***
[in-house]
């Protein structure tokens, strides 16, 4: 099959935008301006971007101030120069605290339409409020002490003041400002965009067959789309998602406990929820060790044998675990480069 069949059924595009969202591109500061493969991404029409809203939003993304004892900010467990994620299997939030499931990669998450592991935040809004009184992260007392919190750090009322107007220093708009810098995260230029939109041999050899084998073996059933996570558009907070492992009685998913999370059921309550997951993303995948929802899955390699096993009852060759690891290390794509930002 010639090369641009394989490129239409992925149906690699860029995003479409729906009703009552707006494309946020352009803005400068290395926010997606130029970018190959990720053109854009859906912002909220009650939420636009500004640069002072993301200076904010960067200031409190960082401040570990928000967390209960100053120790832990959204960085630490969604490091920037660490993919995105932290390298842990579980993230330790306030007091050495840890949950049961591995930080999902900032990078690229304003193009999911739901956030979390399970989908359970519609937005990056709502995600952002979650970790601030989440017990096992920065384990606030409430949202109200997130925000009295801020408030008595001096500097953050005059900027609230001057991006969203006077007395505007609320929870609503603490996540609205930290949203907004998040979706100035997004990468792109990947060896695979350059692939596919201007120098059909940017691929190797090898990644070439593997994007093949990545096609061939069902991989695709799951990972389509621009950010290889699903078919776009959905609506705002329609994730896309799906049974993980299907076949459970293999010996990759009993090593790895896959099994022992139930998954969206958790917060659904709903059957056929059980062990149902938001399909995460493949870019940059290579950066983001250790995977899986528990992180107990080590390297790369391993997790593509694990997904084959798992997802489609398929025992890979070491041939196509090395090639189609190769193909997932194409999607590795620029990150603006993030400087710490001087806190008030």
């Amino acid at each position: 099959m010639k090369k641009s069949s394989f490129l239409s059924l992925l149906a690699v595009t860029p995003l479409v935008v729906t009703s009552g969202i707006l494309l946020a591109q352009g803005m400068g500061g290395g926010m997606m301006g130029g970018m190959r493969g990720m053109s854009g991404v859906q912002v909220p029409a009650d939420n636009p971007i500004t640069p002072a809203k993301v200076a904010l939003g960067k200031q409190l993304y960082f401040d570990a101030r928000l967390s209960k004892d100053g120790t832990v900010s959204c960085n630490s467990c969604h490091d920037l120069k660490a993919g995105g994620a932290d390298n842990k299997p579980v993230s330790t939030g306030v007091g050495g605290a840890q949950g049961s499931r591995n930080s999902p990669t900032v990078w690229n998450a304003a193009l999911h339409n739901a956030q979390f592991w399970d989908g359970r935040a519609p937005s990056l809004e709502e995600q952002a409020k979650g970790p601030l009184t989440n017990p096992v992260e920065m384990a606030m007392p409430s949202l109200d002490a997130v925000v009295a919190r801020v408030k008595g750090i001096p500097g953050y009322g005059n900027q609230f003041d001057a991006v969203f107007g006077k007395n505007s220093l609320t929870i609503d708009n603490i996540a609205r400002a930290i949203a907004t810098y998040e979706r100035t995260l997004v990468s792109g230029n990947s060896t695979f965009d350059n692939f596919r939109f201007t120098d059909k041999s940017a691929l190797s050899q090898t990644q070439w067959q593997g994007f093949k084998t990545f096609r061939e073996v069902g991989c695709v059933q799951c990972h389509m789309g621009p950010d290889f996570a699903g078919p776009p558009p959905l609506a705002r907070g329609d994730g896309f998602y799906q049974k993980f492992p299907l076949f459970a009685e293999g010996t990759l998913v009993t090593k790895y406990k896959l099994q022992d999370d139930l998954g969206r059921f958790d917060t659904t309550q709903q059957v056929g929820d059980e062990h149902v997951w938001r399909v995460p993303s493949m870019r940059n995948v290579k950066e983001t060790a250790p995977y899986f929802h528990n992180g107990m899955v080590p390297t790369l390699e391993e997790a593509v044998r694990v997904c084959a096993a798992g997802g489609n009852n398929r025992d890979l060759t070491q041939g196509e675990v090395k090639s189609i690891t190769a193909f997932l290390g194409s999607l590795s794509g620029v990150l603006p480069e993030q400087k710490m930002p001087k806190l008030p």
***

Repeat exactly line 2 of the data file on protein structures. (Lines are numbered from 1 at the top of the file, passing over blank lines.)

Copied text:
């Protein structure tokens, strides 16, 4: 099959935008301006971007101030120069605290339409409020002490003041400002965009067959789309998602406990929820060790044998675990480069 069949059924595009969202591109500061493969991404029409809203939003993304004892900010467990994620299997939030499931990669998450592991935040809004009184992260007392919190750090009322107007220093708009810098995260230029939109041999050899084998073996059933996570558009907070492992009685998913999370059921309550997951993303995948929802899955390699096993009852060759690891290390794509930002 010639090369641009394989490129239409992925149906690699860029995003479409729906009703009552707006494309946020352009803005400068290395926010997606130029970018190959990720053109854009859906912002909220009650939420636009500004640069002072993301200076904010960067200031409190960082401040570990928000967390209960100053120790832990959204960085630490969604490091920037660490993919995105932290390298842990579980993230330790306030007091050495840890949950049961591995930080999902900032990078690229304003193009999911739901956030979390399970989908359970519609937005990056709502995600952002979650970790601030989440017990096992920065384990606030409430949202109200997130925000009295801020408030008595001096500097953050005059900027609230001057991006969203006077007395505007609320929870609503603490996540609205930290949203907004998040979706100035997004990468792109990947060896695979350059692939596919201007120098059909940017691929190797090898990644070439593997994007093949990545096609061939069902991989695709799951990972389509621009950010290889699903078919776009959905609506705002329609994730896309799906049974993980299907076949459970293999010996990759009993090593790895896959099994022992139930998954969206958790917060659904709903059957056929059980062990149902938001399909995460493949870019940059290579950066983001250790995977899986528990992180107990080590390297790369391993997790593509694990997904084959798992997802489609398929025992890979070491041939196509090395090639189609190769193909997932194409999607590795620029990150603006993030400087710490001087806190008030």